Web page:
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Sabres GM Jason Botterill: 'We don't have to make a trade'

A solution to the Buffalo Sabres' salary-cap situation might not come anytime soon.

General Manager Jason Botterill said Wednesday on WGR Radio's "The Instigators" program that he is not in a rush to make a trade to clear cap space. According to CapFriendly.com, the Sabres are currently $1.1 million over the salary-cap ceiling after signing restricted free agents Linus Ullmark and Jake McCabe.

Botterill noted that he could create space by placing one of his injured defensemen -- Zach Bogosian, Lawrence Pilut or Matt Hunwick -- on long-term injured reserve or sending a veteran with a one-way contract to Rochester.

"We like the situation we’re in right now," Botterill said. "We don’t have to make a trade to become cap compliant. We’ve gone over a zillion different scenarios. As much as the last couple weeks have been difficult weeks going through the salary arbitration process, what’s great about it is we have all the contracts done now. There’s no holdouts. We can focus in on how we’re going to get things going, and we’ll continue to have discussions with other teams on, ‘Hey, is there a trade that makes sense for us?’ "

A player is eligible to be placed on long-term injured reserve if he is determined to be unfit to play by the team's physician for a minimum of 24 days and 10 regular-season games. Bogosian (hip) and Pilut (shoulder) had surgery this offseason and are not expected to be ready for the season opener. Hunwick, meanwhile, had "a lot of injuries last year," according to Botterill.

Hunwick missed the start of the season because of a neck injury sustained last summer and was limited to 14 games with the Sabres.

The team is allowed to exceed the designated salary cap ceiling by as much as the cap hit of the contract for the player entering the LTIR. The value of the allowed overage is determined on the day that the player is moved to the LTIR, and the player continues to count towards the cap and continues to receive his salary.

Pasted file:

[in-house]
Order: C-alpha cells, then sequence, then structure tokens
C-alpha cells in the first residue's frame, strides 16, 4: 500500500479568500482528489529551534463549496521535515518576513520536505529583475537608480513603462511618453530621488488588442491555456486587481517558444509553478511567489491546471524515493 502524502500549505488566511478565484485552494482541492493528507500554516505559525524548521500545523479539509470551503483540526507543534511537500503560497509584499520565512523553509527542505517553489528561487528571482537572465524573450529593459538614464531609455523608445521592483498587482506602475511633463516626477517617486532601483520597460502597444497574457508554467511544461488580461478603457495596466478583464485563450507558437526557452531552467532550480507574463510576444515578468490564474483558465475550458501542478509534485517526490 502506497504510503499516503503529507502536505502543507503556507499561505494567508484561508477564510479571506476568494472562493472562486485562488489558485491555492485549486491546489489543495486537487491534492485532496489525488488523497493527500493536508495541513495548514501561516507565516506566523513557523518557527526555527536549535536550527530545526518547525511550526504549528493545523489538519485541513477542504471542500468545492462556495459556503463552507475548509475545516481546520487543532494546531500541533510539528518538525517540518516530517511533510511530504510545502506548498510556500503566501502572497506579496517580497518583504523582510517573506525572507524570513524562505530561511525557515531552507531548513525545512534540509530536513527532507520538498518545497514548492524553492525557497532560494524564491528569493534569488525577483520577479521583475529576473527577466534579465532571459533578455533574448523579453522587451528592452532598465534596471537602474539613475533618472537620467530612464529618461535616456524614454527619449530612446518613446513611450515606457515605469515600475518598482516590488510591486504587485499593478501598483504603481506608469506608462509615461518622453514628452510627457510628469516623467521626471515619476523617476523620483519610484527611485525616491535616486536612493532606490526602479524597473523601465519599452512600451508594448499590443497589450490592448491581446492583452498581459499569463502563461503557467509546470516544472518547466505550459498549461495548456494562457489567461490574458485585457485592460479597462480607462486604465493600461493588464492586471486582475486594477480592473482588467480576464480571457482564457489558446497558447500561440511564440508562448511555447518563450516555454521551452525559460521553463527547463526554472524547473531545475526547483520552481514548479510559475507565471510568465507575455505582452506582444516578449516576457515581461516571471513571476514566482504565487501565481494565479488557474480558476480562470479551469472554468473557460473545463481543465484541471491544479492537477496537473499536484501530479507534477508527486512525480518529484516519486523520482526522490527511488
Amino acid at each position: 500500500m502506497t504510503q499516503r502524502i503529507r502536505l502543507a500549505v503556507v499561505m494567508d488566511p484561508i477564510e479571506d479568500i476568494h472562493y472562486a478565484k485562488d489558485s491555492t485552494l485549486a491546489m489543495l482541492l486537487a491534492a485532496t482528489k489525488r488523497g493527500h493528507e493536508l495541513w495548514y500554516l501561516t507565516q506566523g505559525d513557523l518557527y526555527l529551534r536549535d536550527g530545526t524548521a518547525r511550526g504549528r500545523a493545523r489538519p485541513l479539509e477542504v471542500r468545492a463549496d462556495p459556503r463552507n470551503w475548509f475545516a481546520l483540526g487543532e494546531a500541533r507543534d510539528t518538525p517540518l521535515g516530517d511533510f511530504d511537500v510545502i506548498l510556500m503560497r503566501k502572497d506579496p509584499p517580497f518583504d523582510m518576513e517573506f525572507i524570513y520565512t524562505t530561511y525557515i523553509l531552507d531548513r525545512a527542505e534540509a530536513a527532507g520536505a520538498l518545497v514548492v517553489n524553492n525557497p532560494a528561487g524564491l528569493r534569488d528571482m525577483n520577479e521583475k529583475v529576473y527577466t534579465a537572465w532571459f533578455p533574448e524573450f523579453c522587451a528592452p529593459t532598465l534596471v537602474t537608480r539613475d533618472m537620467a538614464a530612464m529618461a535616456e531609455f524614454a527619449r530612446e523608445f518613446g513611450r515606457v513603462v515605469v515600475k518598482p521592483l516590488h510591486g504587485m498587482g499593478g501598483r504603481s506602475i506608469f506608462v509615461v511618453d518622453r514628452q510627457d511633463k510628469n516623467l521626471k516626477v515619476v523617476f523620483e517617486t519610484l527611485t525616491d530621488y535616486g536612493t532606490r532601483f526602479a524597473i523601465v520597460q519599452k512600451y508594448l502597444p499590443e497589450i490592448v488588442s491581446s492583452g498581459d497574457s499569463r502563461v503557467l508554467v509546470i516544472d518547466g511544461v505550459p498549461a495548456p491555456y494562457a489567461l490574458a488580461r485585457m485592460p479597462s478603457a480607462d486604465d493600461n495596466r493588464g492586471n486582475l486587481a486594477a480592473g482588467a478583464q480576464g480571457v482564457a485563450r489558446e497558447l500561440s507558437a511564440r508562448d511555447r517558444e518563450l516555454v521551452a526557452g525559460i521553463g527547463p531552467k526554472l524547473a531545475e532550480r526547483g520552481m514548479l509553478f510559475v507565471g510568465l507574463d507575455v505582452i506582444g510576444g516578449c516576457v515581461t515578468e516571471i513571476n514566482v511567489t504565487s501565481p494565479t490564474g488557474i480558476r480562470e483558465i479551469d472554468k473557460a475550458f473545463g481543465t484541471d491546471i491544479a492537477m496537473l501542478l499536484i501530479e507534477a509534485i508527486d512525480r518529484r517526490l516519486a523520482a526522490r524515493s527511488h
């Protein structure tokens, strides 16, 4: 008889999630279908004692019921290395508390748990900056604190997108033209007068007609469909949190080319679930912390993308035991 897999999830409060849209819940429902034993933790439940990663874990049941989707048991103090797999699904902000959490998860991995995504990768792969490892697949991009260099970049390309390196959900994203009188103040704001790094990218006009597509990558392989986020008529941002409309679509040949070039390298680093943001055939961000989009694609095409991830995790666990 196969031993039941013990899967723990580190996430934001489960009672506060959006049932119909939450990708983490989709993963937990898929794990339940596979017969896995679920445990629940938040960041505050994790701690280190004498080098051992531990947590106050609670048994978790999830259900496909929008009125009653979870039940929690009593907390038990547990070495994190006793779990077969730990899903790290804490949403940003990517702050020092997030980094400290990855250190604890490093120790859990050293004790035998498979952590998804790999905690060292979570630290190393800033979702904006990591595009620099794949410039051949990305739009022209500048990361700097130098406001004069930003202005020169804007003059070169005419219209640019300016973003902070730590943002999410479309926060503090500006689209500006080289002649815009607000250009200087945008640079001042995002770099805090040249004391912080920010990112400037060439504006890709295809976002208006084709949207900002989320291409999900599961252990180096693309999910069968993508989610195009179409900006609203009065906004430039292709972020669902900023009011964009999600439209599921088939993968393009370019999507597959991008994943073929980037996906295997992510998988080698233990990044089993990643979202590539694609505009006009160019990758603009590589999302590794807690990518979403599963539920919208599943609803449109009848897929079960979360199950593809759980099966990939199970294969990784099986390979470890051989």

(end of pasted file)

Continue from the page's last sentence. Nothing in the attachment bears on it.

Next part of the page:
Bogosian is set to count $5,142,857 against the Sabres' salary cap, while Hunwick will account for $2.25 million. Pilut, meanwhile, makes $925,000. A team must become cap compliant once a player is activated from long-term injured reserve.

Sending a player to Rochester could provide the Sabres with as much as $1.1 million in cap relief, Botterill said. Buffalo's surplus of forwards and defensemen makes this a possibility, though the team might be hesitant to have a veteran such as Vladimir Sobotka taking playing time away from prospects who are part of the Sabres' future plans.

Each American Hockey League team can have up to six skaters with more than 260 professional games played, which could create issues when deciding whether to send a veteran to Rochester or attempting to loan one to another AHL team.

Botterill acknowledged he knew the Sabres would be up against the salary cap after signing winger Marcus Johansson to a two-year, $9 million contract last month. However, Botterill wanted to add depth scoring and Johansson can play both wing positions.

Botterill noted that many players on his roster have such versatility, including Sobotka, though it's important to remember that the general manager made a similar comment about Alexander Nylander a few weeks prior to the former top draft pick being traded.

The Sabres also could take advantage of the buyout window afforded to teams after arbitration, though Botterill chose not take that option before the NHL draft in June.

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